Magazine article The Spectator

More Pap Than Pop

Magazine article The Spectator

More Pap Than Pop

Article excerpt

Steve King

E=MC^sup 2^: A BIOGRAPHY OF THE WORLD'S MOST FAMOUS EQUATION by David Bodanis Macmillan, L14.99, pp. 324

In 1905 Einstein published four papers that fundamentally changed the course of science and the way we understand the universe. He was 26 at the time, stuck in a dreary job at a Swiss patent office. One of those papers contained the equation E=mc^sup 2^ (in which E is energy, m is mass and c is the speed of light). The equation simply states that energy and mass are interchangeable. All matter possesses latent energy; to work out how much, you multiply its mass by the speed of light squared. The speed of light is roughly 670 million miles an hour, so the resulting figure will of course be huge. Which means that even a very small amount of mass may be converted into a stupendous amount of energy. The terrible destructive power of the atomic bomb is only the most famous application of Einstein's insight. In fact, his tidy equation helps to explain all kinds of cosmic phenomena, from the nature of gravity, light and electromagnetism to the circumstances of the Big Bang and how the sun works.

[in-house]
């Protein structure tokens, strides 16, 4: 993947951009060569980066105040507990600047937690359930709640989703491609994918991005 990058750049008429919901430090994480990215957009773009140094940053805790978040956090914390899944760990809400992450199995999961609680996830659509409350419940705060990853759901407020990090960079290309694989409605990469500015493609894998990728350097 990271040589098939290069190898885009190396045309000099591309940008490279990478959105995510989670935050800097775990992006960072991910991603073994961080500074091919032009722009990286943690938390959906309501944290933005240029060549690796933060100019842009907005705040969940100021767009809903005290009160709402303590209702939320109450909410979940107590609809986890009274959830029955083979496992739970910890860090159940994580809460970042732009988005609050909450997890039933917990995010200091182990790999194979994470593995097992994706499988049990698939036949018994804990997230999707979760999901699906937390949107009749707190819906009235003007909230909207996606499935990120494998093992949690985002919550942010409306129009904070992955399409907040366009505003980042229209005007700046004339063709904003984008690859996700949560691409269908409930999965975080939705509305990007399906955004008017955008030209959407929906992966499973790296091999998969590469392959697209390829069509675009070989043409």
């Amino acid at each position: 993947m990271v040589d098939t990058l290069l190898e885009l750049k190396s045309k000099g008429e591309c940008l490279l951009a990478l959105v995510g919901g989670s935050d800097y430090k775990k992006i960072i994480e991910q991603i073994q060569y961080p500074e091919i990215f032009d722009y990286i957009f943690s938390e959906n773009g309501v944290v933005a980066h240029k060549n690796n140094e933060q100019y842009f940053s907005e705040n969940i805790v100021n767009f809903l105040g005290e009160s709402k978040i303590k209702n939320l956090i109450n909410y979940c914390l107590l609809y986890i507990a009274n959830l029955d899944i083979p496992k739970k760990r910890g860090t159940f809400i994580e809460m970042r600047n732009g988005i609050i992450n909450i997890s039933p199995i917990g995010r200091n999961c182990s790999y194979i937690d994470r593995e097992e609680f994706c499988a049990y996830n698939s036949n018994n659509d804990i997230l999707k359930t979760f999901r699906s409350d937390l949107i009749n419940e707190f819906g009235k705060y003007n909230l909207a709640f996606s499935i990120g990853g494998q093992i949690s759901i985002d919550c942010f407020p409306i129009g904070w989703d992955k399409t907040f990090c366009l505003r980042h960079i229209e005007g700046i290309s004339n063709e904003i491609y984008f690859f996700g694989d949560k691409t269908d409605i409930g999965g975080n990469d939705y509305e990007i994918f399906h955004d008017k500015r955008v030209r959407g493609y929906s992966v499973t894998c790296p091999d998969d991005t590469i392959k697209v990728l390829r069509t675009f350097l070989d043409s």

David Bodanis tells the story of E=mc^sup 2^ in the manner of a conventional biography, with chapters on the equation's `ancestors, childhood, adolescence and adulthood'. The `ancestors' section gives the background to each term in the equation, outlining the state of scientific understanding of energy, mass and the speed of light before Einstein. As well as giants such as Newton and Galileo, Bodanis introduces us to some of Einstein's less well-known predecessors. Among them are the Danish astronomer Ole Christensen Roemer, whose experiments in 1676 to determine the speed of light, though meticulous and accurate, were dismissed out of hand by his jealous peers; and Henri Poincare, the unfortunate French mathematician whose research closely anticipated Einstein's special theory of relativity, but only appeared in print three weeks after Einstein's seminal 1905 papers. …

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